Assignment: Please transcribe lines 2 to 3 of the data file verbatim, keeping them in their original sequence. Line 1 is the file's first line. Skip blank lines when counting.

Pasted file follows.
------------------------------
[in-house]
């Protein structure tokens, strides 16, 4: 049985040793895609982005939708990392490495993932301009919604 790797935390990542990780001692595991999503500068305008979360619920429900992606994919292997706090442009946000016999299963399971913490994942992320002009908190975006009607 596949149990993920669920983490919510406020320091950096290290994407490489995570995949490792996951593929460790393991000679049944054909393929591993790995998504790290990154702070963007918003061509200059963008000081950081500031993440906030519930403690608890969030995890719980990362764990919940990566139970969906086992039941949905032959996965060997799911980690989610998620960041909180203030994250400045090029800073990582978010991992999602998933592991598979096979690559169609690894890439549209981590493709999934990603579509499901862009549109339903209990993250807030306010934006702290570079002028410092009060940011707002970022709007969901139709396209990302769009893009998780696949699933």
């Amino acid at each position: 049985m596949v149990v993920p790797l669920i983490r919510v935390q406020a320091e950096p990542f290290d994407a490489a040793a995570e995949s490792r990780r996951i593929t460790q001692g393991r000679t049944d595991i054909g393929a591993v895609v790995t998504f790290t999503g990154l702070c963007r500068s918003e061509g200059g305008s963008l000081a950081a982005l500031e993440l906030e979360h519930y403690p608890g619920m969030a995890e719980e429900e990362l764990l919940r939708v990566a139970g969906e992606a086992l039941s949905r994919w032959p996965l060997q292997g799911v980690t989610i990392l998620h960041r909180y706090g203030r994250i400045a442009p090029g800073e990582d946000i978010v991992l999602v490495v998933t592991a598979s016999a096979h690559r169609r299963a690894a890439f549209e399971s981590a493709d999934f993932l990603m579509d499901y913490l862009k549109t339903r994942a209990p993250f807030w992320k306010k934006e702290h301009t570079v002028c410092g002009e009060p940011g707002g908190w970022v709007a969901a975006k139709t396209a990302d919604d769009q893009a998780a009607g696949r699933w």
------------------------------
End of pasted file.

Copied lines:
């Protein structure tokens, strides 16, 4: 049985040793895609982005939708990392490495993932301009919604 790797935390990542990780001692595991999503500068305008979360619920429900992606994919292997706090442009946000016999299963399971913490994942992320002009908190975006009607 596949149990993920669920983490919510406020320091950096290290994407490489995570995949490792996951593929460790393991000679049944054909393929591993790995998504790290990154702070963007918003061509200059963008000081950081500031993440906030519930403690608890969030995890719980990362764990919940990566139970969906086992039941949905032959996965060997799911980690989610998620960041909180203030994250400045090029800073990582978010991992999602998933592991598979096979690559169609690894890439549209981590493709999934990603579509499901862009549109339903209990993250807030306010934006702290570079002028410092009060940011707002970022709007969901139709396209990302769009893009998780696949699933």
């Amino acid at each position: 049985m596949v149990v993920p790797l669920i983490r919510v935390q406020a320091e950096p990542f290290d994407a490489a040793a995570e995949s490792r990780r996951i593929t460790q001692g393991r000679t049944d595991i054909g393929a591993v895609v790995t998504f790290t999503g990154l702070c963007r500068s918003e061509g200059g305008s963008l000081a950081a982005l500031e993440l906030e979360h519930y403690p608890g619920m969030a995890e719980e429900e990362l764990l919940r939708v990566a139970g969906e992606a086992l039941s949905r994919w032959p996965l060997q292997g799911v980690t989610i990392l998620h960041r909180y706090g203030r994250i400045a442009p090029g800073e990582d946000i978010v991992l999602v490495v998933t592991a598979s016999a096979h690559r169609r299963a690894a890439f549209e399971s981590a493709d999934f993932l990603m579509d499901y913490l862009k549109t339903r994942a209990p993250f807030w992320k306010k934006e702290h301009t570079v002028c410092g002009e009060p940011g707002g908190w970022v709007a969901a975006k139709t396209a990302d919604d769009q893009a998780a009607g696949r699933w």